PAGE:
You Should Really Think About Publishing Something

It’s a piece of “advice” we’ve all received at some point or another in our academic librarian career. We may be on the tenure-track, in a continuing appointment position, promotion eligible, or classified as administrative staff. But at some point we’ve all heard some variation of the following statement:

You should really think about publishing something.

Sometimes it’s said in passing by a colleague who received similar feedback at some point. Others times it comes up in conversations with supervisors, mentors, or department chairs. It might be a breezy statement or one laced with concern. It frequently shows up around review or promotion time or sometimes just when someone happens to look at a cv or think it might be appropriate. When and how it comes into being, it remains a supremely unhelpful statement. It’s the kind of statement that causes more angst and stress than positive action. It reinforces the idea that a line on a CV is what’s important. It has the potential to create writing prompted by fear and/or a desire to “get a name out there” or just to “get something published.”

Those of us who teach and work with undergraduate students focus on helping students value their curiosity and prior knowledge so that they can cultivate their own research interests and produce work that elicits pride. We don’t tell students that they should just “write something.” We ask them to think about what sparks their interest. In our classes we practice asking questions rooted in curiosity and wanting to know more about an idea or subject. We focus on research as an iterative process and the way that new ideas emerge from the reading we do, the conversations we have, and the thoughts with which we wrestle. We do this because it helps students improve their thinking and writing, and it creates a connection to their work. I want us to have this time connection to our own work.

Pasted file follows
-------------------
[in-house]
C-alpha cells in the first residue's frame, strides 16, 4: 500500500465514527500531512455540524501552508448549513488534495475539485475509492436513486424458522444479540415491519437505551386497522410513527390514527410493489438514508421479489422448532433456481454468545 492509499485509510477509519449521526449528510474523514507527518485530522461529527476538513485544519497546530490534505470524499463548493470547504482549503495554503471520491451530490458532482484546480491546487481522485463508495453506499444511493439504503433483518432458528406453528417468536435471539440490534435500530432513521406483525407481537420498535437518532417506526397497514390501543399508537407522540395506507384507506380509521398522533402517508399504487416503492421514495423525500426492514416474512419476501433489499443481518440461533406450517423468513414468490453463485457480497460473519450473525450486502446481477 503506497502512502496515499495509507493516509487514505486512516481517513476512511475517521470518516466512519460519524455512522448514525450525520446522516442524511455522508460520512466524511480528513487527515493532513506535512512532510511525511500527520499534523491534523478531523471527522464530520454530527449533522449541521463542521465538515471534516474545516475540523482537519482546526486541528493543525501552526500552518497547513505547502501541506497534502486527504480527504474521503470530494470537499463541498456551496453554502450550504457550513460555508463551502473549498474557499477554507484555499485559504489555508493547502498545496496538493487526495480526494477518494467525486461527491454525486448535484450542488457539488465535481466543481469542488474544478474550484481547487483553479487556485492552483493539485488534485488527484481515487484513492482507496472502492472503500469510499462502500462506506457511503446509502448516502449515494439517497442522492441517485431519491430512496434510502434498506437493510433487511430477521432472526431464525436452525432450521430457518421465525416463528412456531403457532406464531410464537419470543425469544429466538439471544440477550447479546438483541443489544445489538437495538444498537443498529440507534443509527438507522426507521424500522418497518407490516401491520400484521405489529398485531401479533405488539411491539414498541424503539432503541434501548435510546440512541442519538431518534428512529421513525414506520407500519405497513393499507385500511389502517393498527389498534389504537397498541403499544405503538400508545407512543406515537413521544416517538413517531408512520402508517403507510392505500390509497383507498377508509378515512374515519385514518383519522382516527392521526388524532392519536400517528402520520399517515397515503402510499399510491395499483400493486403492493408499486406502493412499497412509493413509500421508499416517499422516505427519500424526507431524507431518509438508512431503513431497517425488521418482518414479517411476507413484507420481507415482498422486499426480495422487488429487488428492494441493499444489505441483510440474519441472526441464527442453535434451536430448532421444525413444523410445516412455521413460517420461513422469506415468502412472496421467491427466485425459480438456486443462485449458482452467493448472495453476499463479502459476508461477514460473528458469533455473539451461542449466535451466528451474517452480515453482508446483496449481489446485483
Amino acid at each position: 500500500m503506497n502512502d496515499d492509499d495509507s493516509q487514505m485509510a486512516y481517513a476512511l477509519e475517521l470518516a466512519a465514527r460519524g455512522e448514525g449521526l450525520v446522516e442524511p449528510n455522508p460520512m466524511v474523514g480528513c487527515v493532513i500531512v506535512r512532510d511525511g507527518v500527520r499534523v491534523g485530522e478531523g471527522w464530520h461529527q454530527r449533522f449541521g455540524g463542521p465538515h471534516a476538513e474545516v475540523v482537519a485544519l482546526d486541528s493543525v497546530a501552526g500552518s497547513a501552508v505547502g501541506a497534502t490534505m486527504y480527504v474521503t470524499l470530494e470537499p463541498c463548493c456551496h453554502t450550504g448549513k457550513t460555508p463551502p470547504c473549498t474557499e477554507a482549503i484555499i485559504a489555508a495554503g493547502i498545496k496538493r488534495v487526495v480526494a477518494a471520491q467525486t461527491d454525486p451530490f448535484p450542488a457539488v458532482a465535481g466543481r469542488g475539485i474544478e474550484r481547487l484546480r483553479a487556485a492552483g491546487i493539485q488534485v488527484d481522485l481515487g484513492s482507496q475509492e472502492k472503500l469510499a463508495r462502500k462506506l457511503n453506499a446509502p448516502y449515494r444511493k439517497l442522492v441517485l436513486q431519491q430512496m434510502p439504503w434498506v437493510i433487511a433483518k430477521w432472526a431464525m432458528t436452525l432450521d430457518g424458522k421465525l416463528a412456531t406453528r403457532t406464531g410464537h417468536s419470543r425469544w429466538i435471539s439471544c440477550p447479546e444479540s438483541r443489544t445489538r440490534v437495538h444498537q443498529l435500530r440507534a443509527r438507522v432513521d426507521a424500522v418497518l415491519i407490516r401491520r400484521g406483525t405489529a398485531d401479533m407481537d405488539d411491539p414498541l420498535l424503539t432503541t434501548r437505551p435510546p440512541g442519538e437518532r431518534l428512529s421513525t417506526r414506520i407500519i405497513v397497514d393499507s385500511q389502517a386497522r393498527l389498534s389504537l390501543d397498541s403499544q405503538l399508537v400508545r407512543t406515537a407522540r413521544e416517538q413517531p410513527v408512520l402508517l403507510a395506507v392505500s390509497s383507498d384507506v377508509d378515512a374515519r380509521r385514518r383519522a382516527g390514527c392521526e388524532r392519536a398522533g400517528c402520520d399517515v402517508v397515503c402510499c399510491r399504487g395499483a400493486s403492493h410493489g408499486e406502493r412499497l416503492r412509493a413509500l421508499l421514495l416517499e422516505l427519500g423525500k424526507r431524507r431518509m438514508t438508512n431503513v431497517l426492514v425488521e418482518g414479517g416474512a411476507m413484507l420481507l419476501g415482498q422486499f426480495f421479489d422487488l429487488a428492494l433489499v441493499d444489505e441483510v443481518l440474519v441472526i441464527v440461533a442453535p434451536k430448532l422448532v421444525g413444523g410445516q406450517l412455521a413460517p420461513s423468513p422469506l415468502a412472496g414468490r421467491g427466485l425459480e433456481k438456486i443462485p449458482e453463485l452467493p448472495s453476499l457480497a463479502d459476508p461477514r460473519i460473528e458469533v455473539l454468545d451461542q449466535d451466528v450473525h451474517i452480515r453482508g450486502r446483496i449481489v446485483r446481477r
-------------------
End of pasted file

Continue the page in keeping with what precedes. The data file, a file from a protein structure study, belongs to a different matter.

A friend and colleague once told me that their most productive writing time was the year after their sabbatical year. That year off from teaching and service work gave them a chance to read, explore different ideas, and find space for themselves within a meaningful academic conversation. That’s the difficult stuff–the stuff that takes the most time. Instead of saying “You really should think about publishing something,” we could encourage reading, questioning, and exploration. We could make time in our workplaces–which might mean dropping something else–for professional reading. We could share our own research interests and ideas with our newer colleagues and help them spark their own interests. We could ask questions about their practice, listen to their ideas and concerns, and encourage their interests. Small questions are sometimes the most interesting! Would could embrace the practice of curiosity.